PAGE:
Student advocates for other parents

By Darla Brown, Office of Communications

Second-Year Medical Student Elizabeth Oliver
Elizabeth Oliver, second-year medical student, with her 4-year-old son and 6-year-old daughter.

Medical school is a rigorous path for any student. As a parent of young children, life as a medical school student presents unique complications.

Elizabeth Oliver, second-year McGovern Medical School student, knows these challenges firsthand as the mother to two children, her 6-year-old daughter and 4-year-old son.

“The biggest challenge for me is consistent childcare, which I know will be even more challenging as I continue in my education,” she explained.  “COVID has presented unique challenges in that regard since nothing is ‘guaranteed.’  Classrooms close, kids get sick, last-minute babysitters are required (or babysitters get sick and can’t come), and we get COVID tests and visit the doctor often for colds.  There’s a lot of coordination and unknowns right now, but my husband and I have worked hard together and been able to juggle everything to make it work.”

Oliver recently was selected to join the national board of Parent Resources in Medical Education (PRIME), a new national equity and inclusion initiative. As the Resource Development Chair, Oliver will help develop resources and guides for parents at the national and institutional level.

“We are so proud that Elizabeth has accepted this leadership position on the PRIME national board,” said LaTanya Love, MD, dean of education, ad interim. “McGovern Medical School strives to be an inclusive environment for all of our students, including those who are parents. It is always nice to see our students advocate for others on a national level, and we look forward to hearing about all the great things that she will accomplish in this role.”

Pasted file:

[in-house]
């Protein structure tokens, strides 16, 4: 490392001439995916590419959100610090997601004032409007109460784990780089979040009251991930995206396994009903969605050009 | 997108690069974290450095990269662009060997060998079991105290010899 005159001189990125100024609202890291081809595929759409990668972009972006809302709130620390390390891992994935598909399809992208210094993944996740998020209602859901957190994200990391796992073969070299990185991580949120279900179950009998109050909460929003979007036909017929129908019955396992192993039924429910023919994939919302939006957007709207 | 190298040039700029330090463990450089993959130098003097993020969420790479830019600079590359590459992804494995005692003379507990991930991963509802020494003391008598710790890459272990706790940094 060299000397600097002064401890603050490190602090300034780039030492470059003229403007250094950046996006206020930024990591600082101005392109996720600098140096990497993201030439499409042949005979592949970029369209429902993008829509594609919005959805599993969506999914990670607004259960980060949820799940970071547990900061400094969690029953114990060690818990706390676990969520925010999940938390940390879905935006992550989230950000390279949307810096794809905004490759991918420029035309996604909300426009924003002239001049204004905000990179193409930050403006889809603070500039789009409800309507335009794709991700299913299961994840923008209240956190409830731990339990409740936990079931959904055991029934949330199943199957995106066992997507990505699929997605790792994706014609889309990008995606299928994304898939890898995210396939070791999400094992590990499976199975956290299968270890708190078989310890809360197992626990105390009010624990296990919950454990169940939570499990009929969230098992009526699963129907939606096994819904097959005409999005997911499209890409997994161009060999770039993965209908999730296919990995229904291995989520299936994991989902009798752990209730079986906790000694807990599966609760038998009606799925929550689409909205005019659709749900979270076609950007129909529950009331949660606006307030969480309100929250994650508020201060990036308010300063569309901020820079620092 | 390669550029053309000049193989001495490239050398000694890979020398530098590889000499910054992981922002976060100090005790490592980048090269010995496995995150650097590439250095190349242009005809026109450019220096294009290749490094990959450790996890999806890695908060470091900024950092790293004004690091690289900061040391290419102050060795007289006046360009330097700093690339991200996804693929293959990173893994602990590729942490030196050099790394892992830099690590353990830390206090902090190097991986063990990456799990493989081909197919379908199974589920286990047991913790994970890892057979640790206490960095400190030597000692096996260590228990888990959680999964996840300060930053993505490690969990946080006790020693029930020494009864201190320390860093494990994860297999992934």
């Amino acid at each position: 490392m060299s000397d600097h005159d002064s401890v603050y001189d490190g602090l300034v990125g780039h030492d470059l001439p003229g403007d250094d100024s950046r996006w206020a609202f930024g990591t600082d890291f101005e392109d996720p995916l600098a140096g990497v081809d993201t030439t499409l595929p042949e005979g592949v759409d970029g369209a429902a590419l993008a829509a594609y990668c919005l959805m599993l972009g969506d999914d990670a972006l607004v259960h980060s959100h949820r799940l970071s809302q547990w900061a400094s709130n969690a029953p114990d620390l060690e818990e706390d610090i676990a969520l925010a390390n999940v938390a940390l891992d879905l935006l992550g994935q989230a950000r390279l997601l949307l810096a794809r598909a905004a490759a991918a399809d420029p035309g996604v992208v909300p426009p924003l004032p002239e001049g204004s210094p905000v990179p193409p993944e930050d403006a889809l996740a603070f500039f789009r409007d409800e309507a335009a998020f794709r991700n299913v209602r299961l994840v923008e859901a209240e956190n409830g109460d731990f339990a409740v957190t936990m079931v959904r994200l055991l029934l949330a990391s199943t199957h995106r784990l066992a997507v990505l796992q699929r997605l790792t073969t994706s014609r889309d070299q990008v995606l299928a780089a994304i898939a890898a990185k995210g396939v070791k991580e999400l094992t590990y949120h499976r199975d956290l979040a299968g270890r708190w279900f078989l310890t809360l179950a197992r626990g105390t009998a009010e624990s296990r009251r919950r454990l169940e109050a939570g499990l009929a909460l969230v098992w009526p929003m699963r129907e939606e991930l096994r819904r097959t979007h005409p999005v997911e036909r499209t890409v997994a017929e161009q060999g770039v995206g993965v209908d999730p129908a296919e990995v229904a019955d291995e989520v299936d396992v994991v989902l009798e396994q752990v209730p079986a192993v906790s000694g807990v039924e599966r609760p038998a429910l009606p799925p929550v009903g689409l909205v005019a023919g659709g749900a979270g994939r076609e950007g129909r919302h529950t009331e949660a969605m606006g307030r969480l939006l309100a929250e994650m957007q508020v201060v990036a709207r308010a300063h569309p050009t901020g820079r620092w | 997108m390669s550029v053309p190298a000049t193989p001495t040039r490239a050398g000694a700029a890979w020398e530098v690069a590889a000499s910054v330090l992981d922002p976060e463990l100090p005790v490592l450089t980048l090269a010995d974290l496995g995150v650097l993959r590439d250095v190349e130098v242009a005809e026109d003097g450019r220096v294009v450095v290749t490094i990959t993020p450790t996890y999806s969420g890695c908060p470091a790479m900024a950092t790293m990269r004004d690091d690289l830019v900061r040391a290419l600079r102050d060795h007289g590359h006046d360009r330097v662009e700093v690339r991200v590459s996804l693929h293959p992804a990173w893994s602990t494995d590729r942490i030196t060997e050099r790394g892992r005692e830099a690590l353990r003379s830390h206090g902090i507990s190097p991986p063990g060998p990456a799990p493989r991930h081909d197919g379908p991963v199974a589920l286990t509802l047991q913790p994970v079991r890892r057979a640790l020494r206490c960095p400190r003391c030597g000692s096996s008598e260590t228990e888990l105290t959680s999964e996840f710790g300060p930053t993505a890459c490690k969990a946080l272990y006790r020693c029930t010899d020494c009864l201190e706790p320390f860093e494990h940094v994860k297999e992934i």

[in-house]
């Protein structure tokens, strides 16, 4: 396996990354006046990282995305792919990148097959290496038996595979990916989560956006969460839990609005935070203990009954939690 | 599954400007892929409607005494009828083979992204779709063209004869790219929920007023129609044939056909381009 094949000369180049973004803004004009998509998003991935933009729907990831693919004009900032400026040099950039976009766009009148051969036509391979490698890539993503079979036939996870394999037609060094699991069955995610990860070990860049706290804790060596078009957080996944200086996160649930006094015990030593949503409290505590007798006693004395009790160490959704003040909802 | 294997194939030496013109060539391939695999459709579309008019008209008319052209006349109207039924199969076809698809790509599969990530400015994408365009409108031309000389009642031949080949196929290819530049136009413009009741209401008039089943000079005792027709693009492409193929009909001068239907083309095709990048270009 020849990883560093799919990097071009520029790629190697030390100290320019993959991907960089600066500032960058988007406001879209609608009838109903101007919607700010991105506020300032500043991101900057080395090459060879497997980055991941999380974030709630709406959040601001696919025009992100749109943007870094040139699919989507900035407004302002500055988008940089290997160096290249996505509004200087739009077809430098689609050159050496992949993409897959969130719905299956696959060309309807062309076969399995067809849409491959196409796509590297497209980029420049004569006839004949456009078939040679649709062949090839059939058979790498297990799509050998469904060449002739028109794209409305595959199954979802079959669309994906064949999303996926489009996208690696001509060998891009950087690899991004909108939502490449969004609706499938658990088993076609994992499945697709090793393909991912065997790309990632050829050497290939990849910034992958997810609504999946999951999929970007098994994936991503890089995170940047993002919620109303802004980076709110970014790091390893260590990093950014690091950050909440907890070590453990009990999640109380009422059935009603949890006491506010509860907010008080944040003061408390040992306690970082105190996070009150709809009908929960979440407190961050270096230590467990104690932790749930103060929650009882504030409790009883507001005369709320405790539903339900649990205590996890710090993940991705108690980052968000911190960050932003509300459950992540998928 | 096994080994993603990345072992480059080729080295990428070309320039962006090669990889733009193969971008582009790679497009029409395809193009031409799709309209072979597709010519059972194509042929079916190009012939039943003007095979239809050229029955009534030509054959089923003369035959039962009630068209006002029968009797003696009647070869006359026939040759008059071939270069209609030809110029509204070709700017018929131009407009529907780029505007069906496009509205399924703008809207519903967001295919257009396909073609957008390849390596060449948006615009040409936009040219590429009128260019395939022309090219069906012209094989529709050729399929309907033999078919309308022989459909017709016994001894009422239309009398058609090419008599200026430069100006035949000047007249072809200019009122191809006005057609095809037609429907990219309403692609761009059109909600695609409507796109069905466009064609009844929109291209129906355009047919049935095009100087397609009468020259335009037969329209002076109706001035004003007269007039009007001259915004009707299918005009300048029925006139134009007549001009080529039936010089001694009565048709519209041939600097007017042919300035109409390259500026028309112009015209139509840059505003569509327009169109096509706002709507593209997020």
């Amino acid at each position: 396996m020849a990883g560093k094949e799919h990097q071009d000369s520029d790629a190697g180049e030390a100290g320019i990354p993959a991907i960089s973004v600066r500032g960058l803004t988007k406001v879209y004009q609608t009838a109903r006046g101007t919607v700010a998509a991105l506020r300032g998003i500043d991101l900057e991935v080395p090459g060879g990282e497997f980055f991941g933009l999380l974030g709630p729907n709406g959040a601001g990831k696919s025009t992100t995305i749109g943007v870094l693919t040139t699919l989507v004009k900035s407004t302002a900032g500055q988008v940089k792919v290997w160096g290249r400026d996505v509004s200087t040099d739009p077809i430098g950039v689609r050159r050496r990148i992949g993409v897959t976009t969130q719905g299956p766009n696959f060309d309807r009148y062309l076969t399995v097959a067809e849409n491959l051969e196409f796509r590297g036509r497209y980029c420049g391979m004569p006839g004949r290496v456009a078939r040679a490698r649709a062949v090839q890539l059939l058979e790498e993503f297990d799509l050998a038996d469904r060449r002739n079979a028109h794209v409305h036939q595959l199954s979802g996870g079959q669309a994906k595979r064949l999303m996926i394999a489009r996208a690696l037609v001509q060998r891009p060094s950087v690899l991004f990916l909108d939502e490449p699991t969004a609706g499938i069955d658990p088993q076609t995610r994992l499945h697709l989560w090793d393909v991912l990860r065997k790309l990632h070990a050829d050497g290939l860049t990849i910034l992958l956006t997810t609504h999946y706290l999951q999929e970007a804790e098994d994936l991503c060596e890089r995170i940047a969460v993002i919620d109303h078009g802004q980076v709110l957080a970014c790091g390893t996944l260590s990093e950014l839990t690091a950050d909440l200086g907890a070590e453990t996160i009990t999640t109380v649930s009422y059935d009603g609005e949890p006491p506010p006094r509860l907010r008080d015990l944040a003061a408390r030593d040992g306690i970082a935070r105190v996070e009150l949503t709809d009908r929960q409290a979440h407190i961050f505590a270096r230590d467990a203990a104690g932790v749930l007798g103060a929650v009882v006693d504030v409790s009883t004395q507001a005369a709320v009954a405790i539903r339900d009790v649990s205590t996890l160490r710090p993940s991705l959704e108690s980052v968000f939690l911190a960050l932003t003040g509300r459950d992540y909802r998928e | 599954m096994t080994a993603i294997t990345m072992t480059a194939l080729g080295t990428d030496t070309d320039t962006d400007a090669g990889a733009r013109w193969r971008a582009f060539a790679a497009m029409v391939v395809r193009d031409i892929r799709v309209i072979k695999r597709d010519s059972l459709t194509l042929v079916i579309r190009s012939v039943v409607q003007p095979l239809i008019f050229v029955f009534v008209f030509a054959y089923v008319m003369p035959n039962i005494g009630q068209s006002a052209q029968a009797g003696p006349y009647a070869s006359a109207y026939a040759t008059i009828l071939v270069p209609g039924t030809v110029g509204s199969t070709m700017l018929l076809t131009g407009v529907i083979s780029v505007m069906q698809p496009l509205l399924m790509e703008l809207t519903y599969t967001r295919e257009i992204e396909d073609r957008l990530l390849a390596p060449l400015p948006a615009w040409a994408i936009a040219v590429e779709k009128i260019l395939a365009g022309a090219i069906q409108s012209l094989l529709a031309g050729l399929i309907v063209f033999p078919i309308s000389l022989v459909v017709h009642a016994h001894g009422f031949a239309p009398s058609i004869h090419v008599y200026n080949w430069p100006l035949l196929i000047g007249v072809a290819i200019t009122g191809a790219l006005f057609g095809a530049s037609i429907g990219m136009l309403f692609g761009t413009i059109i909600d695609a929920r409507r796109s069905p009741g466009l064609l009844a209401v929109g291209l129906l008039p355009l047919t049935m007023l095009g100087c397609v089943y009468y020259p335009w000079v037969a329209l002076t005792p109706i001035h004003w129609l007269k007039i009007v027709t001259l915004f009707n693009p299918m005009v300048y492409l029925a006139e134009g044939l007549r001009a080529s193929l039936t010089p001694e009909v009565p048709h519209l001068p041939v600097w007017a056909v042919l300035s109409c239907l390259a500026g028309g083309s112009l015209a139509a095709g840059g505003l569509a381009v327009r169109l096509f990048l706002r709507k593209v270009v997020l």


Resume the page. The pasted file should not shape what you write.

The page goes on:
Inspired by Dana Suskind’s Parent Nation initiative, medical students at the University of Chicago created PRIME to fight for improved work-family balance. PRIME states that 1 out of 12 graduate medical students is a parent, and 40 percent of medical residents are parents or plan to become parents during training.

Oliver said she was encouraged to join PRIME to help others in her position. “One of the biggest challenges of medical school was actually getting to medical school,” she said.  “As a mom and a true non-traditional student, I didn’t know where to start when I began considering going back to school.  I want other parents at McGovern and beyond to know it can be done, and that there’s a network of support and encouragement for them to lean into as they dive into school.  I really feel like PRIME is an opportunity to do that, and I’m excited to see where it goes.”

Earning her bachelor of science degree in civil engineering from Texas A&M University, Oliver worked as a professional engineer before completing medical school prerequisites at the University of Virginia.  She is considering emergency medicine as a specialty, adding that she is excited to learn about more options during her third-year rotations.

Despite the obstacles that medical school may present, Oliver said the journey with a family is worth it.

“While it is a challenge to take care of tiny people while focusing on medicine, they have been a huge blessing to me in medical school,” she said. “Being a parent is one of the best and hardest jobs out there, and while it’s a challenge to be in medicine while raising kids, I’m enjoying the adventure and grateful for the opportunity to help other parents along and share some of my experiences with them.”